While a woman’s chances of developing bladder cancer are only about 1 in 89, the chances for men are higher, at about 1 in 27. And while bladder cancer is often asymptomatic, there are a number of signs that may or may not present along with the disease. But how is bladder cancer diagnosed, and what are possible treatment options?
Signs of bladder cancer are typically looked for using cystoscopies, a process that involves inserting a narrow tube–called a cystoscope–into your urethra. Cystoscopes have small lens at the end of them, which permits doctors to take a good look at your bladder and urethra. Your doctor may also take a biopsy of any suspicious masses during the procedure. Other diagnostic tools include urine cytology, or looking at a urine sample under a microscope, as well as imaging tests such as CT urograms or retrograde pyelogram, which involve X-rays to look at bodily structures.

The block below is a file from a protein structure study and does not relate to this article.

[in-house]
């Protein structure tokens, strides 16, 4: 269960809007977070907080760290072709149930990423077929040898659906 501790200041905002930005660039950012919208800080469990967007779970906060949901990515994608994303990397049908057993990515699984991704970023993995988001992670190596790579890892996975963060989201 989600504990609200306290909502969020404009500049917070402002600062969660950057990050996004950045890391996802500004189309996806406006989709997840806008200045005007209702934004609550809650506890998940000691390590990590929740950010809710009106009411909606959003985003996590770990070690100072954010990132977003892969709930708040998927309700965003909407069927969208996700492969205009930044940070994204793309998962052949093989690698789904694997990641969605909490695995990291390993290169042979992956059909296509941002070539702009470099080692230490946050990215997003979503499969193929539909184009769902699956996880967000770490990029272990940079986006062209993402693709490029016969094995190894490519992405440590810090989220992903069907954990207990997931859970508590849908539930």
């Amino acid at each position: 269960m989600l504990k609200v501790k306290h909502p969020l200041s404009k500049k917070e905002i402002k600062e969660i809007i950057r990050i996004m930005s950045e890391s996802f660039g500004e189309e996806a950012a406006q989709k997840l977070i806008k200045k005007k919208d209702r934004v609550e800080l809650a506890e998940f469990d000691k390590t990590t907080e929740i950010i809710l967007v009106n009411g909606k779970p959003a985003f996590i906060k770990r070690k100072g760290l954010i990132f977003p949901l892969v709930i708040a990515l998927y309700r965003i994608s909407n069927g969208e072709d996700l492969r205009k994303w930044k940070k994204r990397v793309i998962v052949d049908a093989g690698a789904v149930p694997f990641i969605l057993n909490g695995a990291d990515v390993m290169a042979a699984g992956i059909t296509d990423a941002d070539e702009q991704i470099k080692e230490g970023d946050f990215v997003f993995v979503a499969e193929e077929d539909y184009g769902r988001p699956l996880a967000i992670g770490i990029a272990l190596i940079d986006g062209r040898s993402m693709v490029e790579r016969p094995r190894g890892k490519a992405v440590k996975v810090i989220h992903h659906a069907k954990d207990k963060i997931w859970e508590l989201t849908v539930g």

The Mayo Clinic lists various different treatment approaches for bladder cancer, which vary on a case-by-case basis. Your treatment plan may include:
- Immunotherapy to induce the body’s own immune system to attack cancerous cells
- Surgery to excise cancerous tissue
- Reconstruction to create a new exit for urine if the bladder is surgically removed
- Intravesical chemotherapy to treat tumors confined to the bladder lining that are highly likely to return or progress to more serious stages
- Systemic chemotherapy to increase curative chances for individuals having to surgically remove the bladder, or for individuals who don’t qualify for surgery
- Radiation therapy to destroy cancer cells, often in those who don’t qualify for surgery or don’t wish to undergo it.
Your doctor will determine which treatment–or combination of a few treatments–is best for you. The Ezra torso and full-body scans may find bladder cancer in your body; you can learn more about our pricing plans here.